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Home Business Opportunity or Pyramid Scheme? - Get the Facts First!

by Jean Murray on February 1st, 2009

I’ve only been full time in my home business for two months, and already the opportunities are pouring in.  Within the last week, I have been contacted by two “friends” - each one has said, “This is a great home business opportunity for you!”  In both cases, I turned them down.  What?! Why would I turn down great opportunities?  Because they looked and sounded more like scams (pyramid scheme/Multi-level Marketing) than legitimate home business opportunities.  And lots of people are getting taken by these schemes.  You would think with the recent news about Bernie Madoff and the BILLIONS of dollars being lost by people who bought into his Ponzi scheme over the past 30 years, that people would be more attunded to this kind of thing.  But apparently people still want to believe.

What is a Pyramid Scheme/Multi-Level Marketing? According to the Securities and Exchange Commission, in a pyramid scheme individuals are encouraged to make money by selling others on the scheme.  The person who recruited you gets money when you recruit others, and on up the line.  You get commissions based on what the people “downline” from you sell or who they recruit.  In most cases, there is some kind of product, just to make the whole thing look legitimate. The problem is that the pyramid gets too big to sustain and collapses (look at the illustration on the SEC website).

Legit Business vs Scam? What makes an “opportunity” a scam, instead of “legitimate”?  Here are some “red flags” to look for:

Image source: StockXchng

Investment Required. You are required to put up an initial amount to “invest” in the business.  In a legit business, the sales people don’t have to invest; they just have to sell.

Emphasis on Recruiting, not Products. The emphasis is less on selling the products than on recruiting others to sell. In a pyramid scheme, you are told that your success depends on getting other people to sign on.  You get a commission based on signing up other “downline” people.  And the person “upline” from you got a commission from recruiting you.

Spending to Learn to Sell. These companies love to have big sales meetings (that you pay to attend), where they hype you up and get you to buy lots of books and products to teach you how to sell.  In a legitimate business, the company pays to train its sales people.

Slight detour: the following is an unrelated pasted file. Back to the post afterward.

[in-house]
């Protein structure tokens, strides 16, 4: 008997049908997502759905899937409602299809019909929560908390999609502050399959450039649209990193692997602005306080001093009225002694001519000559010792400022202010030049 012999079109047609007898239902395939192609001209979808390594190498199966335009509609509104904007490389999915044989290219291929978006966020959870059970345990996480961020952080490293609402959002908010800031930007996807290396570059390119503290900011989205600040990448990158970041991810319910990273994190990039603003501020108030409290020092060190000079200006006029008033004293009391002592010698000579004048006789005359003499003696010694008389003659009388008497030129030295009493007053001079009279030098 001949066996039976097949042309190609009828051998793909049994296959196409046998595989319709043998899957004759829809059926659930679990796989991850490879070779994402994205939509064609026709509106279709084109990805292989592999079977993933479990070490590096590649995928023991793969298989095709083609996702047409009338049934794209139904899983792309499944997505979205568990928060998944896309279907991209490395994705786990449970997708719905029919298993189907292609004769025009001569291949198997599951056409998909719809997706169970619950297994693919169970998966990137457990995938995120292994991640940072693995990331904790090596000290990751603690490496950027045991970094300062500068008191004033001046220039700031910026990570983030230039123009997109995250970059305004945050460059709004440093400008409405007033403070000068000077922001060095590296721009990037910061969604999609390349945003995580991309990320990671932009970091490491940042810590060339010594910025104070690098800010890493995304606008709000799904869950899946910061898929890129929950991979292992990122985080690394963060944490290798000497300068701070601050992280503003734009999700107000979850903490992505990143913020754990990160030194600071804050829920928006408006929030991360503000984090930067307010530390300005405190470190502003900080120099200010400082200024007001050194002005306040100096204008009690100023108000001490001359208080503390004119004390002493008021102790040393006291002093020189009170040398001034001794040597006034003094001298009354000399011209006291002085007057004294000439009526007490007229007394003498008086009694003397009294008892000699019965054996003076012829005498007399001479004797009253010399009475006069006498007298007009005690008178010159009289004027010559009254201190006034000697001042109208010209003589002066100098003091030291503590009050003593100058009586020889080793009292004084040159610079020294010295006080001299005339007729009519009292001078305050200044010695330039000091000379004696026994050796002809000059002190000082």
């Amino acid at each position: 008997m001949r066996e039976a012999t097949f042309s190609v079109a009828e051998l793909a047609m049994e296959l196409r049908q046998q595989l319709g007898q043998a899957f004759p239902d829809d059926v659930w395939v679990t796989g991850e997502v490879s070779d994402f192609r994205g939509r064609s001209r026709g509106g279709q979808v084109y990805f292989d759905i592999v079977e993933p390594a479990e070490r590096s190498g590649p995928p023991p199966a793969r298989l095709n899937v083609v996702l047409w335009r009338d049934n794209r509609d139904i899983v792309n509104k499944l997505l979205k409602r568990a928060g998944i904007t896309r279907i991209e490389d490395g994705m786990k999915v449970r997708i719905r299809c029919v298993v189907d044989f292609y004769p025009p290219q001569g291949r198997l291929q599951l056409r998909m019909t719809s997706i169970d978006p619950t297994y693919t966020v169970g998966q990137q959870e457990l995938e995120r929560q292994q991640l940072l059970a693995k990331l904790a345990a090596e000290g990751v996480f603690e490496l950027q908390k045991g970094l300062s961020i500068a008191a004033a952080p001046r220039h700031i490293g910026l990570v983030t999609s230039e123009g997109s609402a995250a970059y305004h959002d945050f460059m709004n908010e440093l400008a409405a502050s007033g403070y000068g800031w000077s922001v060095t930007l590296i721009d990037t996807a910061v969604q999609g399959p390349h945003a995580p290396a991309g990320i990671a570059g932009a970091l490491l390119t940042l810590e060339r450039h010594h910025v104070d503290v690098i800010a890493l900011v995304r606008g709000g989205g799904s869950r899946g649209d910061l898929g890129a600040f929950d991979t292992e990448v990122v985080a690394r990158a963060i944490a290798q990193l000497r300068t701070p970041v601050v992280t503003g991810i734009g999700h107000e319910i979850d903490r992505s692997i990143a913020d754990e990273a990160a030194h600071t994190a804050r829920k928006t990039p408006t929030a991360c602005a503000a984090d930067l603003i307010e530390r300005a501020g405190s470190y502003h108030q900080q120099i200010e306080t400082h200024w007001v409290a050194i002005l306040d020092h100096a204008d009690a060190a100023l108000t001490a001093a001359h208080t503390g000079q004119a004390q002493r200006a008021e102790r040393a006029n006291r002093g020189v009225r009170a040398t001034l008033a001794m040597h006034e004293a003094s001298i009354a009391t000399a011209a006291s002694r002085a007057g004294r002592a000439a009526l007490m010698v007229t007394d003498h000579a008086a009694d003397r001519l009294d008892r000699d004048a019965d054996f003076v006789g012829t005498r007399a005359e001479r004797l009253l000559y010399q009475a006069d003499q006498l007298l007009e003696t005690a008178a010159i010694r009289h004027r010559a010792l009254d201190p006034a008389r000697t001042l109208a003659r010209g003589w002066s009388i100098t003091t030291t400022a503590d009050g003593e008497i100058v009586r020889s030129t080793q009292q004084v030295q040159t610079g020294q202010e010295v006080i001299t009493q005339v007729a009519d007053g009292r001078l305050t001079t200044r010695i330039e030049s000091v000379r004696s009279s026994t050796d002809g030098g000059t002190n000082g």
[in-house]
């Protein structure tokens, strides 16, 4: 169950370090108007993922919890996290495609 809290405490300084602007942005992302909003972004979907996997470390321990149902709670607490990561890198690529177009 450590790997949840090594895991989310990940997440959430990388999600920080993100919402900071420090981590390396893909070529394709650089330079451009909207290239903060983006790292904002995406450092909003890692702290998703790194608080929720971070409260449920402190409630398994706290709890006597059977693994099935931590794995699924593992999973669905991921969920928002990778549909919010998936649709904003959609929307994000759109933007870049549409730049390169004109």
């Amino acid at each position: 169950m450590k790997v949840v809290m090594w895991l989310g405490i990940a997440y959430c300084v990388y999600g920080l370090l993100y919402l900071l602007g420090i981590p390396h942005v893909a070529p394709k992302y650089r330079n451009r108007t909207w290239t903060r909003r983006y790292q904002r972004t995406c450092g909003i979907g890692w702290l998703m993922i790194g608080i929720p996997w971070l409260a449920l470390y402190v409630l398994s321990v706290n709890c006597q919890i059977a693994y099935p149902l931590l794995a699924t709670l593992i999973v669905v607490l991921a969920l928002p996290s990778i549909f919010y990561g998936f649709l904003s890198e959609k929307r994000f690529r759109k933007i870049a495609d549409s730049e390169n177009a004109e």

Market Saturation. Who actually needs this product? If you sold the product, how long would it take before you saturated the market?  One of the companies I was approached about sold phone and other telecommunications equipment.  Well, who doesn’t already have phone service?  Why would I buy phone service from a “no name” company?  If this were a legitimate phone service company, why wouldn’t they make their money out in the market selling these great phones?

Commissions. Ask about levels and amounts of commissions.  How many people are making a commission from your sales, and how many levels do you get commissions from? How much commission does the person actually doing the selling get?  In a legit company, the person selling the product gets the most commission, and the people “upline” get less.

Fool-Proof System. There are NO GUARANTEES in life.  Sorry.  Anyone who tries to get you to sign up for a sales scheme and who says, “I guarantee you’ll make lots of money,” is lying.  In most cases, they are more subtle about making promises, but you get a lot of hype and a lot of expectation.

If you are considering an “opportunity” that sounds too good to be true, you can get information on the Internet.  One good place to check is Pyramid Scheme Alert (note that this is pyramidschemealert.ORG, a non-profit organization. And the Consumer Awareness Institute has a comprehensive list of watchdog groups you might want to check out.

As I was searching through this website, where I did find information on one of the companies someone was trying to get me to join (ACN), I also found that Mary Kaye and Amway, have been accused of being pyramid/MLM organization.  For example, check out the Pink Truth site about Mary Kaye.

Now, I know people who signed up with Amway just to be able to get the products cheaply and to sell to a few friends.  Nothing wrong with that.  But think carefully when you’re presented with an opportunity and ask yourself, “Is this really too good to be true?”

Tags: Home Business Opportunities, Ponzi schemes, pyramid schemes

POSTED IN: Consumer Alerts, Disadvantages & Concerns, Laws & Regulations, Laws & Regulations

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